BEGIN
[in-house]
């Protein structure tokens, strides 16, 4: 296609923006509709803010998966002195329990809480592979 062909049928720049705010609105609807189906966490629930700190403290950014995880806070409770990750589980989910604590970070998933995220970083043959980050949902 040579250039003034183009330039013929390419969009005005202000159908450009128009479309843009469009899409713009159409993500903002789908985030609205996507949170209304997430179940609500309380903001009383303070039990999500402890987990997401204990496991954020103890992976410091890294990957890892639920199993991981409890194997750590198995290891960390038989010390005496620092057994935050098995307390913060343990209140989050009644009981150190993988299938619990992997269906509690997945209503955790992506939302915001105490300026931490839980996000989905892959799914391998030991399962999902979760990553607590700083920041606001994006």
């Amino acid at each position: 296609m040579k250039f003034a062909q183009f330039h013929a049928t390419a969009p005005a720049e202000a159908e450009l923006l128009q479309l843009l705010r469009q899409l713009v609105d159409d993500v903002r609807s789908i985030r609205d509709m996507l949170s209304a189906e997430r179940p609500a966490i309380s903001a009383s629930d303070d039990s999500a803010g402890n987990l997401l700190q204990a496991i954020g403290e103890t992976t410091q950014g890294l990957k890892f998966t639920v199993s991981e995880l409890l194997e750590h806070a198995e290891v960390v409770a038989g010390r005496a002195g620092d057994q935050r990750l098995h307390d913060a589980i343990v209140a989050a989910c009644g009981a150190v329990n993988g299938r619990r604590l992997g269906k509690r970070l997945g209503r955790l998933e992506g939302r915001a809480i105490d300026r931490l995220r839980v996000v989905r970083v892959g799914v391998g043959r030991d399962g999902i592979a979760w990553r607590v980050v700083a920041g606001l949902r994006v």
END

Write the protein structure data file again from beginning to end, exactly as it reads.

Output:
[in-house]
């Protein structure tokens, strides 16, 4: 296609923006509709803010998966002195329990809480592979 062909049928720049705010609105609807189906966490629930700190403290950014995880806070409770990750589980989910604590970070998933995220970083043959980050949902 040579250039003034183009330039013929390419969009005005202000159908450009128009479309843009469009899409713009159409993500903002789908985030609205996507949170209304997430179940609500309380903001009383303070039990999500402890987990997401204990496991954020103890992976410091890294990957890892639920199993991981409890194997750590198995290891960390038989010390005496620092057994935050098995307390913060343990209140989050009644009981150190993988299938619990992997269906509690997945209503955790992506939302915001105490300026931490839980996000989905892959799914391998030991399962999902979760990553607590700083920041606001994006």
């Amino acid at each position: 296609m040579k250039f003034a062909q183009f330039h013929a049928t390419a969009p005005a720049e202000a159908e450009l923006l128009q479309l843009l705010r469009q899409l713009v609105d159409d993500v903002r609807s789908i985030r609205d509709m996507l949170s209304a189906e997430r179940p609500a966490i309380s903001a009383s629930d303070d039990s999500a803010g402890n987990l997401l700190q204990a496991i954020g403290e103890t992976t410091q950014g890294l990957k890892f998966t639920v199993s991981e995880l409890l194997e750590h806070a198995e290891v960390v409770a038989g010390r005496a002195g620092d057994q935050r990750l098995h307390d913060a589980i343990v209140a989050a989910c009644g009981a150190v329990n993988g299938r619990r604590l992997g269906k509690r970070l997945g209503r955790l998933e992506g939302r915001a809480i105490d300026r931490l995220r839980v996000v989905r970083v892959g799914v391998g043959r030991d399962g999902i592979a979760w990553r607590v980050v700083a920041g606001l949902r994006v």